The women and men who have broken their silence span all races, all income classes, all occupations and virtually all corners of the globe.
Time Magazine editor-in-chief Edward Felsenthal revealed the selection Wednesday on NBC's "Today", revealing the cover to be a composite group photo that includes actress Ashley Judd, singer Taylor Swift and former Uber engineer Susan Fowler.
Thousands more women have used the hashtag #MeToo to draw attention to the pervasive problem of sexual harassment.
And Chinese President Xi Jinping, one of the world's most powerful leaders, was nominated, as was Amazon CEO Jeff Bezos, who this year became the richest man on the planet. He added that Trump came in second "because he has changed the nature of the presidency and the way the White House functions".
TIME said "the silence breakers" have allowed America to start asking the right questions, but there's still a long way to go before harassment is eradicated.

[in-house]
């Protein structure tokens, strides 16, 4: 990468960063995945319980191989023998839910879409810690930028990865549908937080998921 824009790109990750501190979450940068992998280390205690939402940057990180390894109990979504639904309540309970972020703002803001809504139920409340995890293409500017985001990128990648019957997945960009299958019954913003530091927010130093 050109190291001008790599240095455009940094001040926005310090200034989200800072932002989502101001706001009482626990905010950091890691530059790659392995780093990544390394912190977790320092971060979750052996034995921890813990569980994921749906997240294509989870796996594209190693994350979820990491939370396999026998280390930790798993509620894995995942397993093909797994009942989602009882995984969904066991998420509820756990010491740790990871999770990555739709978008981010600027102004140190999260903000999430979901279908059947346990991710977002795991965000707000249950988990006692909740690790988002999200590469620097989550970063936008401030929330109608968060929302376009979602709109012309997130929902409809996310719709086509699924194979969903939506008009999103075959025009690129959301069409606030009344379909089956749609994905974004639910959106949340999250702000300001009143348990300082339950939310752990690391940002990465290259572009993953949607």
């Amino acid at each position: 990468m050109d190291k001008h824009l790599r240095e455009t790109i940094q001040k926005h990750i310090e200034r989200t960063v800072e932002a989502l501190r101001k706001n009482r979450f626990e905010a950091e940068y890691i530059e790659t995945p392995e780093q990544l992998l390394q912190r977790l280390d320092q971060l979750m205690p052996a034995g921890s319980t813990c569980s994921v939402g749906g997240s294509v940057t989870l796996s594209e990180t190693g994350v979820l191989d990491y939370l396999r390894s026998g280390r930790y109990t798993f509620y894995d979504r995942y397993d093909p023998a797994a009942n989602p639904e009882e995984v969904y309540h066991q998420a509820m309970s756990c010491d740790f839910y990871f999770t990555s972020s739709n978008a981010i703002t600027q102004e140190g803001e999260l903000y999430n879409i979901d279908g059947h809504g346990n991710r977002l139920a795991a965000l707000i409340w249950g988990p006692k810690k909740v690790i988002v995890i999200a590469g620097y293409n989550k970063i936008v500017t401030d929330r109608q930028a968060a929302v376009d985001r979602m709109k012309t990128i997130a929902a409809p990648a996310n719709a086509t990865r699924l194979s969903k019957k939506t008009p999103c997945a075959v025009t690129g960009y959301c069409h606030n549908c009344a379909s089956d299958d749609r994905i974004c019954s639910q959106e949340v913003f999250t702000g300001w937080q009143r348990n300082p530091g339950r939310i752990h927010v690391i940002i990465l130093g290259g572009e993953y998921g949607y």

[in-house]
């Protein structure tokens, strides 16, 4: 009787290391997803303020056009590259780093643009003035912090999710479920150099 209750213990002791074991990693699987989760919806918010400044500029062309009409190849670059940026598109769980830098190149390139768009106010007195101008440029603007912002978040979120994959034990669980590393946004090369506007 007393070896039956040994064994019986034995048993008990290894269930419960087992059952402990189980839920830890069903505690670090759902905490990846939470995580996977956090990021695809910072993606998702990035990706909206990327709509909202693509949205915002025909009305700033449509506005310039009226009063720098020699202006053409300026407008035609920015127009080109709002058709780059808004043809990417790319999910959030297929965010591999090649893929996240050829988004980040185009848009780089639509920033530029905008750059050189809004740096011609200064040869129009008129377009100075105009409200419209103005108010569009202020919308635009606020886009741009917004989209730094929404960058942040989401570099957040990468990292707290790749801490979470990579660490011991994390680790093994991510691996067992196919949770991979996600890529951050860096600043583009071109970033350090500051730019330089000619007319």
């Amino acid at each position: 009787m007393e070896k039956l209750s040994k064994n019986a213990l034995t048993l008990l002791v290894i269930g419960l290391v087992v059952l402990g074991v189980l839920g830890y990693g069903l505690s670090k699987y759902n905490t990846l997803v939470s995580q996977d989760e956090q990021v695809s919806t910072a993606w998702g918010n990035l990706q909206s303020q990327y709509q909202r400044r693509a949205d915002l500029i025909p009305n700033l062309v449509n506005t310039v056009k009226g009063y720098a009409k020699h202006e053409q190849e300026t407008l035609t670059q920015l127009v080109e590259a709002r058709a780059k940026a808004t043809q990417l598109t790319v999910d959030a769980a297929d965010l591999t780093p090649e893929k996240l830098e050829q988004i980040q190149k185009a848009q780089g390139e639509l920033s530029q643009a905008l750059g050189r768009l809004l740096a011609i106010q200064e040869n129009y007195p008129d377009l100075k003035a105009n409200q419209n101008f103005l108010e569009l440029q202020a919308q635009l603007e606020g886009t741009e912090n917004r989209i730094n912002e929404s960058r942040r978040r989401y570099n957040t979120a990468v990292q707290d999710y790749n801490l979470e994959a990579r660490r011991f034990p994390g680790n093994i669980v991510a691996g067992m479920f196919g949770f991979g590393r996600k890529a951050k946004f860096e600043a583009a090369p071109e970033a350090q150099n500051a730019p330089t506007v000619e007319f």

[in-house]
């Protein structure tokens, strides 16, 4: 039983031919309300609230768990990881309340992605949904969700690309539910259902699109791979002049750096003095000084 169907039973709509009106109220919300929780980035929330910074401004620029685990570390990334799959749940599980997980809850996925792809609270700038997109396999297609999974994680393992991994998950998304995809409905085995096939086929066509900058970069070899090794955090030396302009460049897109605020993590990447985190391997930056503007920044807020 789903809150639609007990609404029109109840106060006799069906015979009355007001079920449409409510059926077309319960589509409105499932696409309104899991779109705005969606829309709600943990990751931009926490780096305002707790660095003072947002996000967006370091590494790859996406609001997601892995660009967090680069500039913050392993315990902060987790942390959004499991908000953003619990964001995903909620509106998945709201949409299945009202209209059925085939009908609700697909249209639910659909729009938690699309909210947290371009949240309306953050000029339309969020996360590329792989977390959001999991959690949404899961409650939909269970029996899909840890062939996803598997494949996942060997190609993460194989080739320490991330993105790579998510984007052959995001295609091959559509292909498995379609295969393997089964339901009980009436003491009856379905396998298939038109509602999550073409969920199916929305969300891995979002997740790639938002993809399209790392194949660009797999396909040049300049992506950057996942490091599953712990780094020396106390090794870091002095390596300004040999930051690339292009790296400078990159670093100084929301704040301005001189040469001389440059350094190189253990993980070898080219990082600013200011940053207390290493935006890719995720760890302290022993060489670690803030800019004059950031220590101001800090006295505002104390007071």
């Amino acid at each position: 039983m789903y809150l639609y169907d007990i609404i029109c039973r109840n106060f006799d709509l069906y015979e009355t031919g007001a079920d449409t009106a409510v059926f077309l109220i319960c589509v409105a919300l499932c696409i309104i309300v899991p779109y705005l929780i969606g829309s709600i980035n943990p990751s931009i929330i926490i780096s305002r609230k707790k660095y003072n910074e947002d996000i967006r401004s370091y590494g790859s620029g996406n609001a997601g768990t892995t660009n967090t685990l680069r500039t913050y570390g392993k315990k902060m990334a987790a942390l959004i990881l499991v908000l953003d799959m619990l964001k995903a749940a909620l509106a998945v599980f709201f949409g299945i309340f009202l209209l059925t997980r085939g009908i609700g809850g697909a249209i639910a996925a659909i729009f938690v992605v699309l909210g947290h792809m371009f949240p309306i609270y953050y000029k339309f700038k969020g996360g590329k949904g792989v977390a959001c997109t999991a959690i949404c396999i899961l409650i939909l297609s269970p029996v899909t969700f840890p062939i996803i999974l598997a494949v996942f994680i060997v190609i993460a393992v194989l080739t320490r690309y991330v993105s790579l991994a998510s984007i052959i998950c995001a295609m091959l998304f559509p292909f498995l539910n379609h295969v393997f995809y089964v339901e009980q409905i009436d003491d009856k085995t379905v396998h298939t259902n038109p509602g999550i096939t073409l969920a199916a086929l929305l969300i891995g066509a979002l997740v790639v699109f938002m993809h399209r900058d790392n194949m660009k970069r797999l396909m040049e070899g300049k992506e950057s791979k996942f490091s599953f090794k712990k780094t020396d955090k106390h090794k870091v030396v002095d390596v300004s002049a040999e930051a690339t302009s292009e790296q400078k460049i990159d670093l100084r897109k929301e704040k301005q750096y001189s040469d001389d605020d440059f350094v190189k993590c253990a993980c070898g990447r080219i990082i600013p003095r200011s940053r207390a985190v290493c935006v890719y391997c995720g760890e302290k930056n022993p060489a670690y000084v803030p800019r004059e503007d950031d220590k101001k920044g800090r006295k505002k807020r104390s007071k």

Liverpool boss Jurgen Klopp 'not thinking' about Philippe Coutinho's future
Spartak have reached the knockout stages of the Champions League only once in their 11 previous appearances - in 1995-96. The Reds are unbeaten in their last seven Champions League games - although five of those have ended with draws.
Two of the other nominees were also Trump antagonists - former FBI Director and Special Counsel Robert Mueller, along with former San Francisco quarterback Colin Kaepernick. The magazine also nominated North Korean leader Kim Jonh Un. His internet innovations have reshaped the landscape of American commerce. The undocumented immigrants, who were brought to the country as children, are at risk of deportation if the government's Deferred Action of Childhood Arrivals program ends next year.
U.S. President Donald Trump was named No. 2 on Time Magazine's Person of the Year list after receiving the title last year. Only Mao Zedong has previously been so honored.
TIME magazine's Person of the Year is always a highly anticipated honor, but after the past year of unprecedented upheaval, the honor is going to the group of women breaking the silence.
The magazine gave a nod to Saudi Arabia's Crown Prince Mohammed bin Salman, who has shaken up the Middle East with promises for a "more moderate Islam" and last month's shocking anti-corruption crackdown on Saudi officials and princes.